Thursday, September 10, 2015

Home again, Mediterranean Retrospective

Its a sunny afternoon. I'm laid back in my favorite chair with a friendly cat curled up beside me. Blue skies and and the view of  a relatively sedate North Pacific out beyond  Clam Beach remind me once again why we live here. Getting away from it all is not the reason we go sailing.

The trip home went exactly as planned. We purchased full fare tickets on Iberia from Las Palmas up to London Heath Row. The four hour flight was OK. It was really Iberia Express which is Iberia's answer to the low cost carrier fad complete with the usual BS to be suffered on these airlines.


Grand Canary Island interior terrain
  But the trip was on time and we were met by Dennis and Janet Knight who are cruising friends from way back. We spent two nice days at their lovely place in South Hampton seeing a part of the UK new to us and very much a center of sailing activity. The countryside was beautiful, the village pubs quite nice and the local Ferrari dealership definitely my kind of toy land. Thank you to Dennis and Janet!
With Dennis and Janet in Hamble
As lowly non-rev type airline retirees we still got nice business class seats on Delta to MSP and then good seats in coach onwards to SFO. Very nice. We rented a car and spent the night at Janet's sister and her husband's very cool home in Mill Valley before driving north the next day. Ahhh, home again, home again, tired but happy.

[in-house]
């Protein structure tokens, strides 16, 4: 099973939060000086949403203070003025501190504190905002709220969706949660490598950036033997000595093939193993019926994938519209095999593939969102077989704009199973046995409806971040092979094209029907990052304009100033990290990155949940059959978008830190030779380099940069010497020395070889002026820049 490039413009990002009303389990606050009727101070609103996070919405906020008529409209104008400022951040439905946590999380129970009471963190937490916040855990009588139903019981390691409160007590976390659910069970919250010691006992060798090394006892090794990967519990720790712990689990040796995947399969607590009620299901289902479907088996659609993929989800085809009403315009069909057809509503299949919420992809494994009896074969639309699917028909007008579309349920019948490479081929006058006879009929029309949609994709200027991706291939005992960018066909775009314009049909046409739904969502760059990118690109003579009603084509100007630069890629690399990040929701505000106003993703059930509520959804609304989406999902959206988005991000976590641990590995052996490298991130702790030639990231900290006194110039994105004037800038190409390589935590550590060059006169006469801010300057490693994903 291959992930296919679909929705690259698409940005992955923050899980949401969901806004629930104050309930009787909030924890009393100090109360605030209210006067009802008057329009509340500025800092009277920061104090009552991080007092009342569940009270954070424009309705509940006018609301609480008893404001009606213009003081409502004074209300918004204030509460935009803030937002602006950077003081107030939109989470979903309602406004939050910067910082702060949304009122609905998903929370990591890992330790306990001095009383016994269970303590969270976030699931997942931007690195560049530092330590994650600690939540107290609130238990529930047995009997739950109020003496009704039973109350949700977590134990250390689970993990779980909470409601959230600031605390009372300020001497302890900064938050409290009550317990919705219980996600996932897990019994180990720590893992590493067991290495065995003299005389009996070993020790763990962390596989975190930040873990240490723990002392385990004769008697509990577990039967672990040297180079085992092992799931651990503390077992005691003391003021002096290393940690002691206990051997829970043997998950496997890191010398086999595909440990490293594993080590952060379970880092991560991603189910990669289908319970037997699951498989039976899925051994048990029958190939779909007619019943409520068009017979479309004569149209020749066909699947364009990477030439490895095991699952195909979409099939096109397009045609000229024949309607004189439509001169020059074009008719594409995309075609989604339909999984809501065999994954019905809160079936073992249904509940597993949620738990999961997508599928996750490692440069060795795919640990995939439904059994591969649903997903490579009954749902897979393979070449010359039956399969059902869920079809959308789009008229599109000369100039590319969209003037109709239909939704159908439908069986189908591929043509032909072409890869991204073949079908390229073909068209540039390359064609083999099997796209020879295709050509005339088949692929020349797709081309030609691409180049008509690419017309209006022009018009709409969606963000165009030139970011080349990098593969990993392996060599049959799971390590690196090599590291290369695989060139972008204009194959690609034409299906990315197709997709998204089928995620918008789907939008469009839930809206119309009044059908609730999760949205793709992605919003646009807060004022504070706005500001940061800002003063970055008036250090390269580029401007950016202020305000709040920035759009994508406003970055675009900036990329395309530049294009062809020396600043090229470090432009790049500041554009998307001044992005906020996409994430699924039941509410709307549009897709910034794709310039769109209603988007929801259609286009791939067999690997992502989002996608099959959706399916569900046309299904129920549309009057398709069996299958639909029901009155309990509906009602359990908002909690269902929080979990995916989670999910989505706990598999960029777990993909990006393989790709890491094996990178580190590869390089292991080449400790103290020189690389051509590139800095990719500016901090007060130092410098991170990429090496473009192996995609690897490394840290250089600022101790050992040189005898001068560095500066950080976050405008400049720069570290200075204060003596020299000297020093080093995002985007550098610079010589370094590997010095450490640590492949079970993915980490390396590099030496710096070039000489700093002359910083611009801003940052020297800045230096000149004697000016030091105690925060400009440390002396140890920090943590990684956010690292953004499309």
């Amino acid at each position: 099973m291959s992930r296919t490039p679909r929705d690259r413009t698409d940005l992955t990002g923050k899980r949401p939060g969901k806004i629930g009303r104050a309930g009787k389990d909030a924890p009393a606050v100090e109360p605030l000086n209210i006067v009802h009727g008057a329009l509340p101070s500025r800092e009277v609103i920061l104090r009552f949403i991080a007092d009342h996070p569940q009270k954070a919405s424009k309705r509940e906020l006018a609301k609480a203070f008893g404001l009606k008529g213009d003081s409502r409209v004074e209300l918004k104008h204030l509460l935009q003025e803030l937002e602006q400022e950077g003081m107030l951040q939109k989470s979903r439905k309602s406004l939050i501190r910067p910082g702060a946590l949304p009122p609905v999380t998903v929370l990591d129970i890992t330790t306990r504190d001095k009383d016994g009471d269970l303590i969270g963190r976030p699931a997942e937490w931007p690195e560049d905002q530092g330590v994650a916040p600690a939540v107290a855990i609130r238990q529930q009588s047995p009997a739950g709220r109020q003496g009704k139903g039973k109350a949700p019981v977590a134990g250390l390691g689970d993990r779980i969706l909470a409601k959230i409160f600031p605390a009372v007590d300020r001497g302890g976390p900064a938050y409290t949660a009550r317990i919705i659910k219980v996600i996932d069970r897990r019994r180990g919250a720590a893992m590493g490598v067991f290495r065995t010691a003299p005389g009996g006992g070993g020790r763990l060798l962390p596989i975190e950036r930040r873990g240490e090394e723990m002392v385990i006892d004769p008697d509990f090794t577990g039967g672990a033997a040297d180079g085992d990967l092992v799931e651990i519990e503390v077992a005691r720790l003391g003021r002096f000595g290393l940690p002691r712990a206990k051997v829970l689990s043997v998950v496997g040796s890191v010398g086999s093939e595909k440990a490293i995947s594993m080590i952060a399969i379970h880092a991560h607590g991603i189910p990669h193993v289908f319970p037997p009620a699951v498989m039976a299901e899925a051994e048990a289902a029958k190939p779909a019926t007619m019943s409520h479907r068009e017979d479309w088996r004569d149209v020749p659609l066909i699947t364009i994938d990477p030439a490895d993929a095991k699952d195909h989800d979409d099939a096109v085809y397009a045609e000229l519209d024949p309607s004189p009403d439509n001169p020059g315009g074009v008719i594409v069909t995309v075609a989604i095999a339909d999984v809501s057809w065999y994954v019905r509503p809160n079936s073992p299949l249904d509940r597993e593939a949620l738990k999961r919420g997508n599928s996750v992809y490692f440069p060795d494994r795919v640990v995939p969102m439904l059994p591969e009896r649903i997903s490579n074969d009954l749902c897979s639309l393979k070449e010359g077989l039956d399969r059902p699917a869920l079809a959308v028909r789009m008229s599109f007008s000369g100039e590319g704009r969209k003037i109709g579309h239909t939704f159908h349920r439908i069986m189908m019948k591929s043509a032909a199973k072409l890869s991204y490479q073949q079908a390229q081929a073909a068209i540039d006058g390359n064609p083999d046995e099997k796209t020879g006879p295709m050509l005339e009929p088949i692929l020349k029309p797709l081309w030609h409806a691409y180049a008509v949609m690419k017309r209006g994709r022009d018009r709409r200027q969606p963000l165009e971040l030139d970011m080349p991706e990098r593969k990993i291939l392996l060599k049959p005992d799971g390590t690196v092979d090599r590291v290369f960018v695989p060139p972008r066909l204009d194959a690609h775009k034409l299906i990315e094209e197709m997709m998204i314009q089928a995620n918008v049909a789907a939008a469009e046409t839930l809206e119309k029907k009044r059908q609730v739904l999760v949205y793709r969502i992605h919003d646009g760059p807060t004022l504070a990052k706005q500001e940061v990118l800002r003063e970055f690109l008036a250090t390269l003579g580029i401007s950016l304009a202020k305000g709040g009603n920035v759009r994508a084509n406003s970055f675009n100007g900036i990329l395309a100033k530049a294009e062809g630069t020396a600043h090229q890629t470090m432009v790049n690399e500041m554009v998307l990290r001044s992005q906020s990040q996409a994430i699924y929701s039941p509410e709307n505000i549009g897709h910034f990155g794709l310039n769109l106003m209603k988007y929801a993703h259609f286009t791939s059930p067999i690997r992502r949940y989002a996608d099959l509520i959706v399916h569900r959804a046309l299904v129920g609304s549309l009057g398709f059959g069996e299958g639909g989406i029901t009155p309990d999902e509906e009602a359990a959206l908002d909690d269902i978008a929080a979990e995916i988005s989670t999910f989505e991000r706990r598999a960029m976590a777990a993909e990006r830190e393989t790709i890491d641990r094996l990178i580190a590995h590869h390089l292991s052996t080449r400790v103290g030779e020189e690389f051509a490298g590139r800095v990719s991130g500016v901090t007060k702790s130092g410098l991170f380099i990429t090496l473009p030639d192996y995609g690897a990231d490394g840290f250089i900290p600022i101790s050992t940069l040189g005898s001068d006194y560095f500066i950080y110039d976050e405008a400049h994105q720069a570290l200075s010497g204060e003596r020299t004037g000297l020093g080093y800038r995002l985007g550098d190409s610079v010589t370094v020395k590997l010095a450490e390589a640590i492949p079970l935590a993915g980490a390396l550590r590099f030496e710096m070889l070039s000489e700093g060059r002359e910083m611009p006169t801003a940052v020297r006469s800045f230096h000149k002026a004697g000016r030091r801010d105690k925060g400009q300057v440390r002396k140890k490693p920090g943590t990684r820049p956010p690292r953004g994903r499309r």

With my nephew Scott DeVries in MSP, his first jet job!
The boat is on the hard at Pasito Blanco Marina on the south side of Grand Canary Island. The haul out was well done and the situation at Pasito Blanco seems secure and well protected. The marina staff is very nice and eager to please. Of course the Canaries are no longer in the Med but they are part of Spain and in many ways it seems like we're still in the Med.

Haul out at Pasito Blanco
 After three cruising seasons in the Mediterranean its time to look back and offer some opinions on what we found and experienced. And first I must qualify everything by saying we by no means saw it all. We have friends who have spent more than ten years in the Med and haven't seen it all. If we've learned anything in our eight years of cruising its that you can never see it all, anywhere. We saw a nice slice of the Turkish coast, quite a bit of the Aegean,  traveled pretty extensively in Greece and have seen a fair amount of the Ionian Sea. We've come across the southern Med to Malta, Sicily, Sardinia, the Balearic Islands and the Spanish mainland. We've seen about half the Spanish Mediterranean coast and some of the major Spanish cities. The list of what we haven't seen  would be much longer.
Our friend Agustin' Martin' at Pasito Blanco
First of all we're glad we did the Med. We had always planned to do the Indian Ocean/ Red Sea route into the Mediterranean from SE Asia but the pirate situation in the Gulf of Aden made that less appealing. Ultimately shipping the boat to Marmaris was the right thing for us and we have no regrets about that decision.